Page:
(ii) Disposes of or transfers such birds, or their parts or feathers, as directed by the Migratory Bird Permit Program Office.

(4) Notwithstanding paragraph (d)(1) of this section, persons exempt from the permit requirements of part 21 under paragraphs 21.12(c) and (d) may possess and transport endangered migratory bird species without an endangered species permit in performing the activities authorized under paragraphs 21.12(c) and (d) .

* * * * *
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PART 21—MIGRATORY BIRD PERMITS

3. The authority citation for part 21 continues to read as follows:

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Authority: Pub. L. 95-616, 92 Stat. 3112 (16 U.S.C. 712(2)); Pub. L. 106-108.

End Authority

4. Amend § 21.2 by revising paragraph (b) to read as follows:

Scope of regulations.
* * * * *

(b) This part, except for § 21.22 (banding and marking), § 21.29 (falconry), and § 21.31 (rehabilitation), does not apply to the bald eagle (Haliaeetus leucocephalus) or the golden eagle (Aquila chrysaetos), for which regulations are provided in part 22 of this subchapter.

* * * * *

5. Amend § 21.12 by adding new paragraphs (c) and (d) to read as follows:

General exceptions to permit requirements.
* * * * *

(c) Employees of Federal, State, and local wildlife agencies; employees of Federal, State, and local public health agencies; and laboratories under contract to such agencies may in the course of official business collect, possess, transport, and dispose of sick or dead migratory birds or their parts for analysis to confirm the presence of infectious disease. Nothing in this section authorizes the take of uninjured or healthy birds without prior authorization from the Service. Additionally, nothing in this section authorizes the taking, collection, or possession of migratory birds when circumstances indicate reasonable probability that death, injury, or disability was caused by factors other than infectious disease and/or natural toxins. These factors may include, but are not limited to, oil or chemical contamination, electrocution, shooting, or pesticides. If the cause of death of a bird is determined to be other than natural causes or disease, Service law enforcement officials must be contacted without delay.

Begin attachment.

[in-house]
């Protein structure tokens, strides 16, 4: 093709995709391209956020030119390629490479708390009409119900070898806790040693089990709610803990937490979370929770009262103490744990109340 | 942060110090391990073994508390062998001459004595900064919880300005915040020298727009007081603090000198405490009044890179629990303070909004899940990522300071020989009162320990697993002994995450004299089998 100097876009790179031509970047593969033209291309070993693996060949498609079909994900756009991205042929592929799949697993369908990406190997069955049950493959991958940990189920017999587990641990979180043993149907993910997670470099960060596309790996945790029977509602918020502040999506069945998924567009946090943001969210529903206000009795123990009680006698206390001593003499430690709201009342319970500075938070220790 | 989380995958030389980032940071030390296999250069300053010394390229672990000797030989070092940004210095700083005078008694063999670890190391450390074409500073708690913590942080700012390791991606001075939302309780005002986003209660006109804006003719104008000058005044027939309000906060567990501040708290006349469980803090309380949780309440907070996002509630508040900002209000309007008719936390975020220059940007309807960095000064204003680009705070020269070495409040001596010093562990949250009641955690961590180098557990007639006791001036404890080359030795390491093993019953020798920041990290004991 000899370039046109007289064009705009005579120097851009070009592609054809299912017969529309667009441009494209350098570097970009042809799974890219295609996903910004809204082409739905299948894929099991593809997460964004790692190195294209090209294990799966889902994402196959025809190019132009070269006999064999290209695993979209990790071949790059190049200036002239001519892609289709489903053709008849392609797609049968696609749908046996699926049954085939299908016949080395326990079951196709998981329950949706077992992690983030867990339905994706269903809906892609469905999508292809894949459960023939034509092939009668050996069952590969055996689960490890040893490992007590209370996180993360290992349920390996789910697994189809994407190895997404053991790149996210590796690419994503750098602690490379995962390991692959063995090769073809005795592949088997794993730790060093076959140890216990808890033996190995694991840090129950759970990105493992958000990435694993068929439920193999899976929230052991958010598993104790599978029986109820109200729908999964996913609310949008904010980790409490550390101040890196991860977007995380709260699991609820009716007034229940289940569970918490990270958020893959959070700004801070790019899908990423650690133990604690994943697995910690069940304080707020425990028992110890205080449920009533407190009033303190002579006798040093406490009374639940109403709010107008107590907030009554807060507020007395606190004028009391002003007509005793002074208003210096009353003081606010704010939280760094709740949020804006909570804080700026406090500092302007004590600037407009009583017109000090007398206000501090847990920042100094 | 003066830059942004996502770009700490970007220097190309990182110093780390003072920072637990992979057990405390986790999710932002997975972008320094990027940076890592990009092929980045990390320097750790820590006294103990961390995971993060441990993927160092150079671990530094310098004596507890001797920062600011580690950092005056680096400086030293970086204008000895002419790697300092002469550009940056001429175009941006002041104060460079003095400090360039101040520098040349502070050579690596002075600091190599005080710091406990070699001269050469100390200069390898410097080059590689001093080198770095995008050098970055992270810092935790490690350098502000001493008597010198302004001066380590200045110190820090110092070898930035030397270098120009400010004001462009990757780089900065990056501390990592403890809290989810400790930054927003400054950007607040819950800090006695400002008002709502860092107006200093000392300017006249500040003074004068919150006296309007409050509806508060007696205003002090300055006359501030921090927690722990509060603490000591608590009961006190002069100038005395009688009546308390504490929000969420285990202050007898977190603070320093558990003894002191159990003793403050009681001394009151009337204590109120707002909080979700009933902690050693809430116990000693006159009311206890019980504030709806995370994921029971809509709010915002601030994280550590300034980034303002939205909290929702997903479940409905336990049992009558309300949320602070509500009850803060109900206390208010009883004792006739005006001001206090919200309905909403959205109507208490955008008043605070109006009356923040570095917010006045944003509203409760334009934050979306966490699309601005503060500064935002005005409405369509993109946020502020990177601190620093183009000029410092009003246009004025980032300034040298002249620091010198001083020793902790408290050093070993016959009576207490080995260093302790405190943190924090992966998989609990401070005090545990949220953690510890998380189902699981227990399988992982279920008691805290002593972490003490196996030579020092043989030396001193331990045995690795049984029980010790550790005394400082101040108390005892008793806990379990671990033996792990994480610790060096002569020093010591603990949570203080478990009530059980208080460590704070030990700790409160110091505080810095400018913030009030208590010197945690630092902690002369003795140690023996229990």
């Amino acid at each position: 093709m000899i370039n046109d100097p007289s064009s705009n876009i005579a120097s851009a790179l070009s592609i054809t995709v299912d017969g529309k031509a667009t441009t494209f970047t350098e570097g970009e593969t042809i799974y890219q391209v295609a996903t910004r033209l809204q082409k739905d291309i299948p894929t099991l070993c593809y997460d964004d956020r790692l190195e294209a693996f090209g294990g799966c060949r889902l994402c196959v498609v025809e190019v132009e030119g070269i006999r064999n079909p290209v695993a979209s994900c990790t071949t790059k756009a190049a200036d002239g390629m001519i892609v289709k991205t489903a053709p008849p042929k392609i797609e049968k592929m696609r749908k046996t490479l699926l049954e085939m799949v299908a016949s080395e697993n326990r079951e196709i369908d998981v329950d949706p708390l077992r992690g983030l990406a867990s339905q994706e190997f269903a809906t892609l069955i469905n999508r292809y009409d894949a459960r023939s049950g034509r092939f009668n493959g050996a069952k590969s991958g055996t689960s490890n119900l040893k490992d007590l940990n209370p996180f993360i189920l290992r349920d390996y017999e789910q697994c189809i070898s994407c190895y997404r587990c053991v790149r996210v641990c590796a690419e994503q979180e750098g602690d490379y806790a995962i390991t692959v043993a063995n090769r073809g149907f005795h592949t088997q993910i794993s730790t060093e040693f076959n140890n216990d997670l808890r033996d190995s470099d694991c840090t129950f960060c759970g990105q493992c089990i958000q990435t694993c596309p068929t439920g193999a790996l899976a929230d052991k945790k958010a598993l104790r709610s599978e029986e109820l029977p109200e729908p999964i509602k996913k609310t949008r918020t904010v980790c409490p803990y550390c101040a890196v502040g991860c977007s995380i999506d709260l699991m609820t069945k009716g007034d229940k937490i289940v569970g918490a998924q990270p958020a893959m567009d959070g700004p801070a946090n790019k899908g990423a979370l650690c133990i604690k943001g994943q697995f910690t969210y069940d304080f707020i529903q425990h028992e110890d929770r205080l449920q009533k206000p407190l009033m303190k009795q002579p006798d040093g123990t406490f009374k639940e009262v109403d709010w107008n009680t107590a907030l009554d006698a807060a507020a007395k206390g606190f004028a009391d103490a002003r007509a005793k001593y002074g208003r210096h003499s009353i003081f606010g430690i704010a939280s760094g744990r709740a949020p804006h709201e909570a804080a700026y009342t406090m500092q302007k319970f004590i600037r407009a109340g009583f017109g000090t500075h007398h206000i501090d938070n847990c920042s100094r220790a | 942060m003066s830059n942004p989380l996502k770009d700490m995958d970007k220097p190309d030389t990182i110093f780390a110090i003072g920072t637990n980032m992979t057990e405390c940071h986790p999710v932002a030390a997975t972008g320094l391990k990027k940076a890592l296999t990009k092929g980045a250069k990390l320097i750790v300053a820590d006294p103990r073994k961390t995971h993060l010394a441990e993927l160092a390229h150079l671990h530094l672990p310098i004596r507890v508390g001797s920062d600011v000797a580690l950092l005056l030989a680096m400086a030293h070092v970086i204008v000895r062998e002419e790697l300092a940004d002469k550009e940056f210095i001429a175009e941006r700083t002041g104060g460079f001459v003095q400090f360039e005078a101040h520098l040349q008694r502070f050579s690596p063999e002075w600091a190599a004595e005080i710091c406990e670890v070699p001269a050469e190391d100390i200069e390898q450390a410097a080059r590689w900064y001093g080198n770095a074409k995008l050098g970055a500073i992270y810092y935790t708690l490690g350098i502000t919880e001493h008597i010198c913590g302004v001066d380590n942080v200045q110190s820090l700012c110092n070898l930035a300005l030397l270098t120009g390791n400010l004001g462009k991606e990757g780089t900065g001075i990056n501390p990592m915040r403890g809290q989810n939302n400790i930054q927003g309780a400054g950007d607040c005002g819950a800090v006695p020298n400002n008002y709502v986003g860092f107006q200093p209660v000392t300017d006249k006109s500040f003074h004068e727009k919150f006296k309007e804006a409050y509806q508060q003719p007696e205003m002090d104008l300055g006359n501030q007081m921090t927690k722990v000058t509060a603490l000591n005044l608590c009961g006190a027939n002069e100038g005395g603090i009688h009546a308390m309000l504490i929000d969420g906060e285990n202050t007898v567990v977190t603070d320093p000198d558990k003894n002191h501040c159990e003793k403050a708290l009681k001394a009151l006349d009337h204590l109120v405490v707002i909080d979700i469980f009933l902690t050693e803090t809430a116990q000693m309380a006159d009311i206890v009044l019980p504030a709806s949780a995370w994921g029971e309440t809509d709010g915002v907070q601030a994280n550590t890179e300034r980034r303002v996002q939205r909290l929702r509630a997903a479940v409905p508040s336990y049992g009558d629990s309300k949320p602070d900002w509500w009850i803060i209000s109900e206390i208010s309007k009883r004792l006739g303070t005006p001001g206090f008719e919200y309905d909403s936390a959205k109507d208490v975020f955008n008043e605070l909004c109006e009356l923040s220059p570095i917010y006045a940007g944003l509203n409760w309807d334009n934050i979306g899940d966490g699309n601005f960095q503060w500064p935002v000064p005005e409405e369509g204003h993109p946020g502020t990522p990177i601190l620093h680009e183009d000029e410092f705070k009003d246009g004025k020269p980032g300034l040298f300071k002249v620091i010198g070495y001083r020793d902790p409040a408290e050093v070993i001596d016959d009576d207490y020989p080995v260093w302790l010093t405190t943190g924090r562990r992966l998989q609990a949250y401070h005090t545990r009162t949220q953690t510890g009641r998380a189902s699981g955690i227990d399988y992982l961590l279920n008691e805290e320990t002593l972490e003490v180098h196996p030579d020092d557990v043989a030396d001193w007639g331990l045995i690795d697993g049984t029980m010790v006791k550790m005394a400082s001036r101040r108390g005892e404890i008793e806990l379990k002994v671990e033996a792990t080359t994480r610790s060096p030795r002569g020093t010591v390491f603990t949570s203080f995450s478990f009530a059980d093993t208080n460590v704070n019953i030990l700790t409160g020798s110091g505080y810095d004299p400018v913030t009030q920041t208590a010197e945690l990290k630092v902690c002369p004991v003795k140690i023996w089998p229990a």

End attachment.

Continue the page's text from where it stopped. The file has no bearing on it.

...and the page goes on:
(d) Licensed veterinarians are not required to obtain a Federal migratory bird permit to temporarily possess, stabilize or euthanize sick and injured migratory birds. However, veterinarians must transfer any such bird to a permitted rehabilitator as soon as is practicable following necessary treatment, unless the bird is euthanized. Veterinarians must notify the local Service Ecological Services Office immediately upon receiving a threatened or endangered migratory bird species. Contact information for Ecological Services offices can be located on the Internet at http://offices.fws.gov. Veterinarians must administer euthanasia in accordance with § 21.31(e)(3)(ii). Disposition of dead migratory birds must be in accordance with § 21.31(e)(3)(iv). Veterinarians must comply with the recordkeeping requirements in § 21.31(e)(5).

6. Amend part 21, subpart C, by adding a new § 21.31 to read as follows:

Rehabilitation permits.

(a) What is the permit requirement? Except as provided in § 21.12, a rehabilitation permit is required to take, temporarily possess, or transport any migratory bird for rehabilitation purposes. However, any person who finds a sick, injured, or orphaned migratory bird may, without a permit, take possession of the bird in order to immediately transport it to a permitted rehabilitator.